Q. We are having problems with our door panels cupping and the glue joints showing. Any insight?

A. Wood moves, including cupping, and glue lines are seen due to excess pressure when the wood warps, only when the wood's moisture changes, so the wood is too wet for your plant's environment. You should check the incoming lumber's MC everyday...several times a day if a lot of lumber is being processed...in most cases, nothing wetter than 7.8 percent MC is a good target. Chances are that your shop and your customer, during the heating season have a humidity that averages around 35 percent RH which means the wood will get to 7.0 percent MC. Your shop should be no drier or wetter than this...within 3 percent RH. These conditions are typical for much of North America, put a minor amount of fine tuning may be needed in a few cases.

Many people check the MC of incoming lumber with a pin meter using insulated needles...a good choice. Drive the needles half the lumber's thickness to get the core MC. But, it probably would be best to drive them 1/4 of the thickness, which will give you the average MC for the piece. This is a critical and useful number.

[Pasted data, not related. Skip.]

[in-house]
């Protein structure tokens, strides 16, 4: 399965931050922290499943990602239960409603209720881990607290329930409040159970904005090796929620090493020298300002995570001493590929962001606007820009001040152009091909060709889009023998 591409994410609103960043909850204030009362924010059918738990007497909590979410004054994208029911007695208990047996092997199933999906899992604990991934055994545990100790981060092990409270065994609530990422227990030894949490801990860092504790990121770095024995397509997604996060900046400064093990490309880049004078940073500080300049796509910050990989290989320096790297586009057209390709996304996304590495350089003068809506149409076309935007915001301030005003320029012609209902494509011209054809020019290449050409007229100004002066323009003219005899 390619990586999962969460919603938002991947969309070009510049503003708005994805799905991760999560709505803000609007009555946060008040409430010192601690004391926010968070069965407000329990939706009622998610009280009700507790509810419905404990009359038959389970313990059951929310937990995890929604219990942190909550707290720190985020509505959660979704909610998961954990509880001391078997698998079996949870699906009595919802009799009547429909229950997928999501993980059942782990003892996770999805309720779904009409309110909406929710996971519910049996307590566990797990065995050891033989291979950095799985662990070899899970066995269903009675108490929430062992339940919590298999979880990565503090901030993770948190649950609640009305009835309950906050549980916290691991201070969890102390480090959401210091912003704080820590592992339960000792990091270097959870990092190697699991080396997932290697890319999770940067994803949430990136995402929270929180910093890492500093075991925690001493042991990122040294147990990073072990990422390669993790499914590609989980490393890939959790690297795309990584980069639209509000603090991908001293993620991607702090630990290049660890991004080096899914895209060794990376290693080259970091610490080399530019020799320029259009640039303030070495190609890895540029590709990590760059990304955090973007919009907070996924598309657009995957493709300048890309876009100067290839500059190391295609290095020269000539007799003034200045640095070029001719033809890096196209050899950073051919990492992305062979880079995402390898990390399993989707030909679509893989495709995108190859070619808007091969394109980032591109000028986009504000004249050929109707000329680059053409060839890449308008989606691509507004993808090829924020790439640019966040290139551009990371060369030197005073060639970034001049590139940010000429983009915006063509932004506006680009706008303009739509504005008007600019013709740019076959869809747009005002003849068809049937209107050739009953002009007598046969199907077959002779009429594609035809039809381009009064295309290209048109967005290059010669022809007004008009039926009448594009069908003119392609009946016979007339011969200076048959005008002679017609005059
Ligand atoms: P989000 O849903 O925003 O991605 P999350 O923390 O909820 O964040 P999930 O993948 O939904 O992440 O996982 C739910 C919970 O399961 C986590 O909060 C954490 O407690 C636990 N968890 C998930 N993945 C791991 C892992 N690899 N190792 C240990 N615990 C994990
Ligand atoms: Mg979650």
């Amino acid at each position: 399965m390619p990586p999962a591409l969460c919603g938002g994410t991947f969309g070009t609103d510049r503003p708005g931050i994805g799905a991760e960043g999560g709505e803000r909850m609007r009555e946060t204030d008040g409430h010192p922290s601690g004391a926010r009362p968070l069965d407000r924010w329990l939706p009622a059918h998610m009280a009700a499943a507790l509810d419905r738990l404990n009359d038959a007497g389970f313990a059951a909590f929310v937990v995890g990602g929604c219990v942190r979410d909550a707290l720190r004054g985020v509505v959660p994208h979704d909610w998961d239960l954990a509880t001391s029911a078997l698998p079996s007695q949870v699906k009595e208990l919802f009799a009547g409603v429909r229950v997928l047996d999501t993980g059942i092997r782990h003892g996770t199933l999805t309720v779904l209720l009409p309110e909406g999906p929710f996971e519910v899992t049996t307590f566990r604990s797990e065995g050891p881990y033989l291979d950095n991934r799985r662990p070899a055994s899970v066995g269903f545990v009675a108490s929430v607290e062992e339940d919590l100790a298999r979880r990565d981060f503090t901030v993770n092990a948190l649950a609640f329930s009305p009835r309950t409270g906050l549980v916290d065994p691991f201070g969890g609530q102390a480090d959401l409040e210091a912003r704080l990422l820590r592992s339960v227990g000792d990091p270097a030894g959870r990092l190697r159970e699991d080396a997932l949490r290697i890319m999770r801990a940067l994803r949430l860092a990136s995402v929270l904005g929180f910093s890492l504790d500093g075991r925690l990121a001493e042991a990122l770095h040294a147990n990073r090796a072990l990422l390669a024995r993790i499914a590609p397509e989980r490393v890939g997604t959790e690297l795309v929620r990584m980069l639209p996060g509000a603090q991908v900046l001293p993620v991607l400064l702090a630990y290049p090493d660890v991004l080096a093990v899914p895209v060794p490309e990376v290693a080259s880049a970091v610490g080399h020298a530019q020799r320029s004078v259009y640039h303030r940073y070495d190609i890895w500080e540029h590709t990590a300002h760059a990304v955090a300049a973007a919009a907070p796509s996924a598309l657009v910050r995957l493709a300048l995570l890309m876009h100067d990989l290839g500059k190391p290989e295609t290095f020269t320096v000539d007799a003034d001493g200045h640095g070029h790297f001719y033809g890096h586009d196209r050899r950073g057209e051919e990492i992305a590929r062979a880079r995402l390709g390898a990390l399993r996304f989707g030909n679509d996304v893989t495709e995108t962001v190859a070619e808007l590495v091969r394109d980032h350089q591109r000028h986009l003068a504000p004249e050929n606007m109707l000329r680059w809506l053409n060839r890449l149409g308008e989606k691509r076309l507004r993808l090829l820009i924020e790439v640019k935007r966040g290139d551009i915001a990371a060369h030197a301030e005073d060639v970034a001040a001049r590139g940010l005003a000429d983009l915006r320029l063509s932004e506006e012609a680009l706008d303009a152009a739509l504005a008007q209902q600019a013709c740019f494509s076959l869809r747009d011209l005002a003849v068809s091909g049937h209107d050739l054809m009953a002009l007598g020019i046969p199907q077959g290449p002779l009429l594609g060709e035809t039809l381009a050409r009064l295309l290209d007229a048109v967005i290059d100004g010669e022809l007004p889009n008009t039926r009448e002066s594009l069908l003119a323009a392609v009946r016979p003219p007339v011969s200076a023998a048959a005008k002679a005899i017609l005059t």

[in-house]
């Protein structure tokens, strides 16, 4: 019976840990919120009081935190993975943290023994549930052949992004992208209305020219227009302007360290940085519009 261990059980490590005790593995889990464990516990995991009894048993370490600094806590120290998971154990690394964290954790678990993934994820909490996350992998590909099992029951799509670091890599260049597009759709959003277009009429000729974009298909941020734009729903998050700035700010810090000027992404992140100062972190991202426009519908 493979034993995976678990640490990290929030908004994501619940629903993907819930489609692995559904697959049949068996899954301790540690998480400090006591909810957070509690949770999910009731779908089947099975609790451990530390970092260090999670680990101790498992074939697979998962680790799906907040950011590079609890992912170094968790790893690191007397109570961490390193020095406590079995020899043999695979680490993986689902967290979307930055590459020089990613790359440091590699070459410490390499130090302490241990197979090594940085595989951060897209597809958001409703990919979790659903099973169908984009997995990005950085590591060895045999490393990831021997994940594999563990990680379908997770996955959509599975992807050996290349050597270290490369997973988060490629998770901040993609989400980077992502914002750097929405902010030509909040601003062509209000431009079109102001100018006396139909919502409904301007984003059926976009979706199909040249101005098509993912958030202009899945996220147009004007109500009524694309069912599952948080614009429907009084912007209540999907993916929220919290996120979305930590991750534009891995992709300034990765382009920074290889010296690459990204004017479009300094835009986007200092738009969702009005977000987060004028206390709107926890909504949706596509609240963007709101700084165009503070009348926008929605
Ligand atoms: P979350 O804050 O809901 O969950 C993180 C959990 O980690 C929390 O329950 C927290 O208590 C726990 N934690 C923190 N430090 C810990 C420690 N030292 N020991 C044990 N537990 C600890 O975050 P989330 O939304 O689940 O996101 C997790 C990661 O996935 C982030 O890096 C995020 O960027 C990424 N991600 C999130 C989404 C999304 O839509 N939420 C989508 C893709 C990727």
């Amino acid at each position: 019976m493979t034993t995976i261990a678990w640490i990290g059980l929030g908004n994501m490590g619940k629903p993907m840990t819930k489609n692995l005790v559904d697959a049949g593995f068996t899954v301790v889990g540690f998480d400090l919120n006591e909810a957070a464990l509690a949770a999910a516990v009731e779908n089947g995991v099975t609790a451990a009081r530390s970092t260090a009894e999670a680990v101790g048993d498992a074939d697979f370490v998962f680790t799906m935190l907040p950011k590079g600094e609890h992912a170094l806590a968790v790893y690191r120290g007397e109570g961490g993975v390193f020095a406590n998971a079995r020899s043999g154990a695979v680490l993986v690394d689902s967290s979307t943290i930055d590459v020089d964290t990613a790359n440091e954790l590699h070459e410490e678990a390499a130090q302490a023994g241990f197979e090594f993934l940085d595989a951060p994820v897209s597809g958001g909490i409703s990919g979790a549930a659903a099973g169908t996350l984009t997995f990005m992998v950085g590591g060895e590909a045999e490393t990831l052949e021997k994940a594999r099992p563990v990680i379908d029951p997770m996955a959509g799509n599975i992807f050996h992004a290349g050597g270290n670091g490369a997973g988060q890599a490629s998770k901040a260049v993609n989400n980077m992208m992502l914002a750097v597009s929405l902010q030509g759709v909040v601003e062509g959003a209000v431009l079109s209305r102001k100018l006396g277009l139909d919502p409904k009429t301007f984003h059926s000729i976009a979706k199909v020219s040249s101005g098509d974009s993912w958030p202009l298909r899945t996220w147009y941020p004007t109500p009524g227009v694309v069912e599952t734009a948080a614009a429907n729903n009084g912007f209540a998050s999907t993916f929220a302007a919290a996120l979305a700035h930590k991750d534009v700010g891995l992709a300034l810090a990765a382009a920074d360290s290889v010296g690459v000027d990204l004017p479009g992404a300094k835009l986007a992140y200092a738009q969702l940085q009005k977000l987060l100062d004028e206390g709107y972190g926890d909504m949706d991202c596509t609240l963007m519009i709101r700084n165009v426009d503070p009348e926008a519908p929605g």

In most cases, the core MC is the moisture level that the lumber achieved in the kiln. Poor shipping or poor storage may change the outside MC, but it takes a big moisture difference between the air and the lumber and many months to change the core MC. True unless the lumber is exposed to liquid water.

Gene Wengert, “The Wood Doctor” has been training people in efficient use of wood for 35 years. He is extension specialist emeritus at the University of Wisconsin-Madison.

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